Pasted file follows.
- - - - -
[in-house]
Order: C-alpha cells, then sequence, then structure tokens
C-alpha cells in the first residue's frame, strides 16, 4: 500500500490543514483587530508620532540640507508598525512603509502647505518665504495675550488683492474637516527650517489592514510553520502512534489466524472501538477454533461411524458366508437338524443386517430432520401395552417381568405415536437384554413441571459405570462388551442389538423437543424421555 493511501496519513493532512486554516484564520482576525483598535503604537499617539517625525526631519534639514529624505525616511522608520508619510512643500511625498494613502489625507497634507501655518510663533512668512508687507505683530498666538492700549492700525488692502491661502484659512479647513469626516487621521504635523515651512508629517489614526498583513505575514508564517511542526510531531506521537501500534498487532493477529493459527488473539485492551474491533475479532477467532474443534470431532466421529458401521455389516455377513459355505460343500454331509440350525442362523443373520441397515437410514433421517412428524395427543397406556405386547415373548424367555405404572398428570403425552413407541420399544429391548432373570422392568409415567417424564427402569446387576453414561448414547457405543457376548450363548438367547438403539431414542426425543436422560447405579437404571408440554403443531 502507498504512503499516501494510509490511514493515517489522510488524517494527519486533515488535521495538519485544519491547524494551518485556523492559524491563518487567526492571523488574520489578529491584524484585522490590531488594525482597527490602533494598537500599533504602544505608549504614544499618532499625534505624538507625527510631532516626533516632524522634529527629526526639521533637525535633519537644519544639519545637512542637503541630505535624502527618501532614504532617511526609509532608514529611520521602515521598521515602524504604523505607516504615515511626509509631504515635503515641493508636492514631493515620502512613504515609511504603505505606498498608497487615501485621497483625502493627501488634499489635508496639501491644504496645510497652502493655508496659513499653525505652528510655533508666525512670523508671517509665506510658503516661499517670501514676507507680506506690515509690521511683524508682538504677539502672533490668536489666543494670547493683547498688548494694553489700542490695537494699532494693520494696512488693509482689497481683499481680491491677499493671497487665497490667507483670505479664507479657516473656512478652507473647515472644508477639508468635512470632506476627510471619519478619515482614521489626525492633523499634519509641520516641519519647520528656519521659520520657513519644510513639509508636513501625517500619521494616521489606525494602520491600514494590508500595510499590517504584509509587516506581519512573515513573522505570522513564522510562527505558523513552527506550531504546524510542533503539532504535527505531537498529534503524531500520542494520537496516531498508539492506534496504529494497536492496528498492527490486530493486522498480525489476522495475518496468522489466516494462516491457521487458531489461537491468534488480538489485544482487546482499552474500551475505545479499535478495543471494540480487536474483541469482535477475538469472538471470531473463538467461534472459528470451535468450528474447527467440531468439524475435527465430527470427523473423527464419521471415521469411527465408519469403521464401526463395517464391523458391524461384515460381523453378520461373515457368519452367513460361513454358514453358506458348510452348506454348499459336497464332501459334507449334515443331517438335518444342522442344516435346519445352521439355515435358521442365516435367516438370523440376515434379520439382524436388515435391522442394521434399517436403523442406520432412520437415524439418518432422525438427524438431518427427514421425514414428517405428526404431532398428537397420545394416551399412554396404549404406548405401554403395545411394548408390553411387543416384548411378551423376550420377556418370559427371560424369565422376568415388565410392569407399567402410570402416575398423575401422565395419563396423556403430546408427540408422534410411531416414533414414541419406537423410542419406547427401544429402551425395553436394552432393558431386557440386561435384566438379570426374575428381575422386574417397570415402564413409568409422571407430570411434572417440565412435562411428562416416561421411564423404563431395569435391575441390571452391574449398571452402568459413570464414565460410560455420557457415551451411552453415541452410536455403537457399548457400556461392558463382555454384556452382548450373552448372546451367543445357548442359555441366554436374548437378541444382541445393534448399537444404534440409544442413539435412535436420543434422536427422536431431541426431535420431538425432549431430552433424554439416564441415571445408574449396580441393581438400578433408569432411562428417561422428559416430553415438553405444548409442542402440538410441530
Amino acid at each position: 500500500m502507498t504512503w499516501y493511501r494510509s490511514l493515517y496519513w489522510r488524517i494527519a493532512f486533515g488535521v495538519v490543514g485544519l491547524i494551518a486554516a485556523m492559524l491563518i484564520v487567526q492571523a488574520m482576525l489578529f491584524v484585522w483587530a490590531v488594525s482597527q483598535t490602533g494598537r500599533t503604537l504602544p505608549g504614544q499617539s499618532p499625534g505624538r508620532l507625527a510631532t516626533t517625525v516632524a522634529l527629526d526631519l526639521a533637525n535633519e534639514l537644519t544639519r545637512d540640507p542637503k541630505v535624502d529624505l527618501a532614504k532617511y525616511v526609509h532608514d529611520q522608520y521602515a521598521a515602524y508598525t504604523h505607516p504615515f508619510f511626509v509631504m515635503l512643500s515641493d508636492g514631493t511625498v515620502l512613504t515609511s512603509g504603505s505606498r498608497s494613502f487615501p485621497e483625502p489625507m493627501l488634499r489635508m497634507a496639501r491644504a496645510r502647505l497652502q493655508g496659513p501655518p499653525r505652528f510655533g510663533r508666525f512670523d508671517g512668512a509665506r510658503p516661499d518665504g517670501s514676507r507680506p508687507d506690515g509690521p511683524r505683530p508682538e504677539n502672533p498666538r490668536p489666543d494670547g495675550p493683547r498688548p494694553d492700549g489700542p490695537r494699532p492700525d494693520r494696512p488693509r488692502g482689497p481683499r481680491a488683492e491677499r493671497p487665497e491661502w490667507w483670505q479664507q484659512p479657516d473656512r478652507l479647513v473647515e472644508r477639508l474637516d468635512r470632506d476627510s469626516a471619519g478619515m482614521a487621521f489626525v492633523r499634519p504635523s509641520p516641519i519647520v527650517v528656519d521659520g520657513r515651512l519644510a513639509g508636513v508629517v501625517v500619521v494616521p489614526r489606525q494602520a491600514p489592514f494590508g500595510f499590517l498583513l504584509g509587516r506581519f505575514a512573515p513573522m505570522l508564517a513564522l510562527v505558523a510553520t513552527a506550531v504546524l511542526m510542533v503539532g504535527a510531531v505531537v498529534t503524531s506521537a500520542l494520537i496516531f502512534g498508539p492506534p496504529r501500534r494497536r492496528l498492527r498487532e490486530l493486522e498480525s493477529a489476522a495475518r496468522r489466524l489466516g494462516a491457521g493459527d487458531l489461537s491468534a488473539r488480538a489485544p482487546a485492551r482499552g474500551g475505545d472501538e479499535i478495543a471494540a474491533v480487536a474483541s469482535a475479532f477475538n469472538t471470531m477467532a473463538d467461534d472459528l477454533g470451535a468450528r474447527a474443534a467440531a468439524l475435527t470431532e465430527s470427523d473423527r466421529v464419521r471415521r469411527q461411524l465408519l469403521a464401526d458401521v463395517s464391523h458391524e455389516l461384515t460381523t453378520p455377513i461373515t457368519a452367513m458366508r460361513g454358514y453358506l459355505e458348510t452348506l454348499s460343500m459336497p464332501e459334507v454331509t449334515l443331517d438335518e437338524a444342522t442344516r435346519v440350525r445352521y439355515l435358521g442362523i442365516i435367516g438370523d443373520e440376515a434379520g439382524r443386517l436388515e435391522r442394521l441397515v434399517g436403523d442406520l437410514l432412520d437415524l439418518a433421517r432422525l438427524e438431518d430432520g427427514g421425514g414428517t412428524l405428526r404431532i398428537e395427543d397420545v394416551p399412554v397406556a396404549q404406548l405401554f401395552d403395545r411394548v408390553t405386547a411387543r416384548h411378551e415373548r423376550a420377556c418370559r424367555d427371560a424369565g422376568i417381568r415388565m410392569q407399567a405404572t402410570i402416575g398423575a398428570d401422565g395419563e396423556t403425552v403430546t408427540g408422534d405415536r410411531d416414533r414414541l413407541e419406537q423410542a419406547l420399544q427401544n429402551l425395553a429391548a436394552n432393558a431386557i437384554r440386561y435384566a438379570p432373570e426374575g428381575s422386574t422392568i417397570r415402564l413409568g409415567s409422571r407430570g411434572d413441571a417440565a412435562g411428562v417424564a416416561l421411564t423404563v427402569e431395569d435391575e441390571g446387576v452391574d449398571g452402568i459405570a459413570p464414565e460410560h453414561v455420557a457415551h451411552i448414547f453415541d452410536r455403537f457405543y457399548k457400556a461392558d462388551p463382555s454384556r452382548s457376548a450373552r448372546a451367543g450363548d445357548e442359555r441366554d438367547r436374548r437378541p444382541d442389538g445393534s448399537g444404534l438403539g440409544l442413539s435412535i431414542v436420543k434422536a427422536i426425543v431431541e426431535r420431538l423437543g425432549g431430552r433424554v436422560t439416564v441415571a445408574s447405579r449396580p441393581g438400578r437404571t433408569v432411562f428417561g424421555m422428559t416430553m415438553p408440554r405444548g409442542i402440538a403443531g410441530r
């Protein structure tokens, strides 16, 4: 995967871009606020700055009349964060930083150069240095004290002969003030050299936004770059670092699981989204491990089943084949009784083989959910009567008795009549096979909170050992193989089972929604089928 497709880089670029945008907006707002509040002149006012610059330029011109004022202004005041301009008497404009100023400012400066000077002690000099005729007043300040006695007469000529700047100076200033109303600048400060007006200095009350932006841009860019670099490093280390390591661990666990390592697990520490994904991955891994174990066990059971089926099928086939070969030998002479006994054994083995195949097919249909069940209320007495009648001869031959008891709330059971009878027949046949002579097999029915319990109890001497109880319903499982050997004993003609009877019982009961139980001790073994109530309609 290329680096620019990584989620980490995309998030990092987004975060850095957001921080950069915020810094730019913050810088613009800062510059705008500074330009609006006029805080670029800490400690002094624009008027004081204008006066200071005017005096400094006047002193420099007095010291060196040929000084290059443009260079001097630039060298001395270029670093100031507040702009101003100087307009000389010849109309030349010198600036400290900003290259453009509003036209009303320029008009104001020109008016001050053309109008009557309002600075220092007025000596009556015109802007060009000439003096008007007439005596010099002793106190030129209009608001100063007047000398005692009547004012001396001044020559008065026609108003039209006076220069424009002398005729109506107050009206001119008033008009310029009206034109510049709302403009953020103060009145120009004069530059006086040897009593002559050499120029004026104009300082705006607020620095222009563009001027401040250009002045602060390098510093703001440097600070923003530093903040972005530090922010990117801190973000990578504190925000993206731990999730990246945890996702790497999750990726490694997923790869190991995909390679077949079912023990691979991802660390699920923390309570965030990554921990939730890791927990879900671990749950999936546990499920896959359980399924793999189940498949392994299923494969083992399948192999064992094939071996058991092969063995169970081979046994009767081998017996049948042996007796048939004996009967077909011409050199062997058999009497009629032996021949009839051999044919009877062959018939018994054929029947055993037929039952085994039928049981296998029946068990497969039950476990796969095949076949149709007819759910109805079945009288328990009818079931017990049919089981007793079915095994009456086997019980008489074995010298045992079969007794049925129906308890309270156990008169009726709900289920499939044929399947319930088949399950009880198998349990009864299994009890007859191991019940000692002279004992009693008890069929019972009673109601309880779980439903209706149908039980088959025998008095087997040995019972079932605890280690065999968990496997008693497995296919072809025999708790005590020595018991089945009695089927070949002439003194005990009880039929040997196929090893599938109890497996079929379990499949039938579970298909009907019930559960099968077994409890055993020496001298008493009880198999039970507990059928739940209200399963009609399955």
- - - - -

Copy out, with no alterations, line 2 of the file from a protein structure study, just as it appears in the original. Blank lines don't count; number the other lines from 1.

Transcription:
Order: C-alpha cells, then sequence, then structure tokens